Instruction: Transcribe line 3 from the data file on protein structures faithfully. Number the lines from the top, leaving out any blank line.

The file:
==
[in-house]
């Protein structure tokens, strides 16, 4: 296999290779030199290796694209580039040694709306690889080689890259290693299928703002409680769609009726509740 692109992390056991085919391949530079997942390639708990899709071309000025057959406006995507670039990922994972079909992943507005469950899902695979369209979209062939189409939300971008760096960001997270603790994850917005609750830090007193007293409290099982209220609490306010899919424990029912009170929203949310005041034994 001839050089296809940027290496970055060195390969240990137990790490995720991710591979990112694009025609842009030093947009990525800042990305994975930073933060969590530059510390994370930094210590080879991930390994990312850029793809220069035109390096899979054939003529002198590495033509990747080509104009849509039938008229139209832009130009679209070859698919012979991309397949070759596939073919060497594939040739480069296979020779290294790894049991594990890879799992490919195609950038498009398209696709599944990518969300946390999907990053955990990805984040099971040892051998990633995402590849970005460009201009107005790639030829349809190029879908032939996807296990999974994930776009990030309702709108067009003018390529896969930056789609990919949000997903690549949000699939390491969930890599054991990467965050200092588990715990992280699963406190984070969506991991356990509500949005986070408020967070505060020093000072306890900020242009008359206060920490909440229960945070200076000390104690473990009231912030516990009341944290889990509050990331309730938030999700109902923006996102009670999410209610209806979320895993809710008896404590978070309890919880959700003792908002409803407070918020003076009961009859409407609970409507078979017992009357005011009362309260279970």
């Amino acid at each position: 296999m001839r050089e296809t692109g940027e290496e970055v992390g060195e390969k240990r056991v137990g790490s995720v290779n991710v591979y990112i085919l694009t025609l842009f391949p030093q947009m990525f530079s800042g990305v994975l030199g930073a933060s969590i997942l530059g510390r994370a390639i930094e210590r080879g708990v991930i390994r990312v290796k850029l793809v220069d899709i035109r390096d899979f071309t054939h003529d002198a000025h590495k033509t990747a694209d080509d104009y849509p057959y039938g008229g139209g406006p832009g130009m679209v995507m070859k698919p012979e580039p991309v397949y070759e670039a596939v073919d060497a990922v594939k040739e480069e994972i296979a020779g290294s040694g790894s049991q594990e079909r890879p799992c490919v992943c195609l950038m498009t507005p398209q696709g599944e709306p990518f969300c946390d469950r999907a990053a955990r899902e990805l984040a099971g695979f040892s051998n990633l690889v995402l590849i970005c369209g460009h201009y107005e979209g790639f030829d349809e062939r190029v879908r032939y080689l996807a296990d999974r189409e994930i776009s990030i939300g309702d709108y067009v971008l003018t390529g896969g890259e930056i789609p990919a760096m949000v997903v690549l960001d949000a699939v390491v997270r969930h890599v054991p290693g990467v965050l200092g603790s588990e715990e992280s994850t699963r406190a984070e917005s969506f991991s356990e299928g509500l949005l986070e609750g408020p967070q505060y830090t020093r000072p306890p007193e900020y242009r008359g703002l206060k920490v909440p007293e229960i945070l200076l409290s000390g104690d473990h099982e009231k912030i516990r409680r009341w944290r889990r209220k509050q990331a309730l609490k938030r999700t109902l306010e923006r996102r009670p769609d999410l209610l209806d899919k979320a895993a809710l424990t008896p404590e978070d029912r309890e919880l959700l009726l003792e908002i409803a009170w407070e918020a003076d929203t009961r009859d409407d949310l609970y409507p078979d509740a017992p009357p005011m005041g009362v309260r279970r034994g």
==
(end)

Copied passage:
């Amino acid at each position: 296999m001839r050089e296809t692109g940027e290496e970055v992390g060195e390969k240990r056991v137990g790490s995720v290779n991710v591979y990112i085919l694009t025609l842009f391949p030093q947009m990525f530079s800042g990305v994975l030199g930073a933060s969590i997942l530059g510390r994370a390639i930094e210590r080879g708990v991930i390994r990312v290796k850029l793809v220069d899709i035109r390096d899979f071309t054939h003529d002198a000025h590495k033509t990747a694209d080509d104009y849509p057959y039938g008229g139209g406006p832009g130009m679209v995507m070859k698919p012979e580039p991309v397949y070759e670039a596939v073919d060497a990922v594939k040739e480069e994972i296979a020779g290294s040694g790894s049991q594990e079909r890879p799992c490919v992943c195609l950038m498009t507005p398209q696709g599944e709306p990518f969300c946390d469950r999907a990053a955990r899902e990805l984040a099971g695979f040892s051998n990633l690889v995402l590849i970005c369209g460009h201009y107005e979209g790639f030829d349809e062939r190029v879908r032939y080689l996807a296990d999974r189409e994930i776009s990030i939300g309702d709108y067009v971008l003018t390529g896969g890259e930056i789609p990919a760096m949000v997903v690549l960001d949000a699939v390491v997270r969930h890599v054991p290693g990467v965050l200092g603790s588990e715990e992280s994850t699963r406190a984070e917005s969506f991991s356990e299928g509500l949005l986070e609750g408020p967070q505060y830090t020093r000072p306890p007193e900020y242009r008359g703002l206060k920490v909440p007293e229960i945070l200076l409290s000390g104690d473990h099982e009231k912030i516990r409680r009341w944290r889990r209220k509050q990331a309730l609490k938030r999700t109902l306010e923006r996102r009670p769609d999410l209610l209806d899919k979320a895993a809710l424990t008896p404590e978070d029912r309890e919880l959700l009726l003792e908002i409803a009170w407070e918020a003076d929203t009961r009859d409407d949310l609970y409507p078979d509740a017992p009357p005011m005041g009362v309260r279970r034994g």